‘Little convincing evidence’ of economic benefits from alcohol sales

22 February 2017: A new report from the Institute of Alcohol Studies, Splitting the Bill: Alcohol’s Impact on the UK Economy, argues that the economic benefits of the alcohol industry are overstated, undermining the economic case for cutting alcohol duty in next month’s Budget.

The report draws on government and trade statistics, academic evidence and economic theory to challenge arguments that the health and social benefits of reducing alcohol consumption are likely to come at a cost to the economy, finding:

  • Any reduction in employment and income resulting from lower spending on alcohol would be offset by spending on other goods
  • Econometric analysis of US states suggests that a 10% decrease in alcohol consumption is associated with a 0.4% increase in per capita income growth
  • Lower alcohol consumption could also reduce the economic costs of impaired workplace productivity, alcohol-related sickness, unemployment and premature death, which are estimated to cost the UK £8-11 billion a year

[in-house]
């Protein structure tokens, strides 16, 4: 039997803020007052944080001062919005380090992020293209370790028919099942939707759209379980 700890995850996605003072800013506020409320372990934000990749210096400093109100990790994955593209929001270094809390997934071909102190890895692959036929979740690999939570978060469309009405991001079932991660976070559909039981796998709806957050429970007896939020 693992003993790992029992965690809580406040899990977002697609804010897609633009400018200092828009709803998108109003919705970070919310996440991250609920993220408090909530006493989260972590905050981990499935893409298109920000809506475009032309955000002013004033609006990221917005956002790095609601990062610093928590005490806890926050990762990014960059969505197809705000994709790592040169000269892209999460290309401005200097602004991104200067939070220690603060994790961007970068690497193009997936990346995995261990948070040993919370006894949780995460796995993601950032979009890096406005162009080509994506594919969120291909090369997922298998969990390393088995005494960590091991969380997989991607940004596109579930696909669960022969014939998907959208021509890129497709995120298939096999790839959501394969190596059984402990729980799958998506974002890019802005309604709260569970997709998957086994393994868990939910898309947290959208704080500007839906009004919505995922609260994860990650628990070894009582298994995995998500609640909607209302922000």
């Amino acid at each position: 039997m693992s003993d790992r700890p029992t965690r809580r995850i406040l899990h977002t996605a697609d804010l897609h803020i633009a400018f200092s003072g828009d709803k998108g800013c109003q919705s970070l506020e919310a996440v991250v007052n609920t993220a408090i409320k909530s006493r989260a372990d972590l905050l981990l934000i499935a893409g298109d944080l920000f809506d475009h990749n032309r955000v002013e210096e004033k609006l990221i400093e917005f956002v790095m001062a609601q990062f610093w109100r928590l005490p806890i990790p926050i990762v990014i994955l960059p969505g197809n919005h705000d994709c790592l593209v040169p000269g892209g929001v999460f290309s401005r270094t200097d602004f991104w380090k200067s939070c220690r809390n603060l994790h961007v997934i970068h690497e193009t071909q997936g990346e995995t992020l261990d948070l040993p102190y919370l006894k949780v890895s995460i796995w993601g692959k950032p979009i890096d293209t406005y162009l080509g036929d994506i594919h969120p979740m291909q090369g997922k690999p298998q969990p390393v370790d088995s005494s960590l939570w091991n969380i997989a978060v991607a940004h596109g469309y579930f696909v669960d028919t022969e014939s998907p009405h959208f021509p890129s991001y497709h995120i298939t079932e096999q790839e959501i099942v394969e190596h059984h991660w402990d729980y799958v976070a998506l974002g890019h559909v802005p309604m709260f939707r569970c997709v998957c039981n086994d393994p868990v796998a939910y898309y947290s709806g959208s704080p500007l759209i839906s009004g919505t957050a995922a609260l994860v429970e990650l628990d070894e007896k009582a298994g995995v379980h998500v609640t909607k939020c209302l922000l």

The analysis comes at a timely moment, with health groups urging the Chancellor to raise alcohol duty in next month’s Budget. Earlier this month, the Alcohol Health Alliance called for higher tax on high strength ciders and the reintroduction of the duty escalator, which ensured that alcohol taxes rose above inflation each year. Public Health England also recently identified raising duty as one of the most cost-effective ways to reduce alcohol-related harm.

The report’s author, Aveek Bhattacharya, Policy Analyst at the Institute of Alcohol Studies said:

“Economic arguments are regularly used to resist policies that tackle excessive alcohol consumption, such as raising duty. Yet raising the price of alcohol is more likely to benefit the economy than harm it, by reducing the productivity costs associated with workers’ harmful alcohol consumption.

“Cuts to alcohol duty impose a heavy toll on our health service and our public finances, with no clear corresponding benefit to the economy. The Government should reverse course, and undo the damage of four successive years of falling tax on alcohol duty.”

Splitting the Bill: Alcohol’s Impact on the UK Economy is available for download from the Institute of Alcohol Studies website here: bit.ly/iassplittingthebill.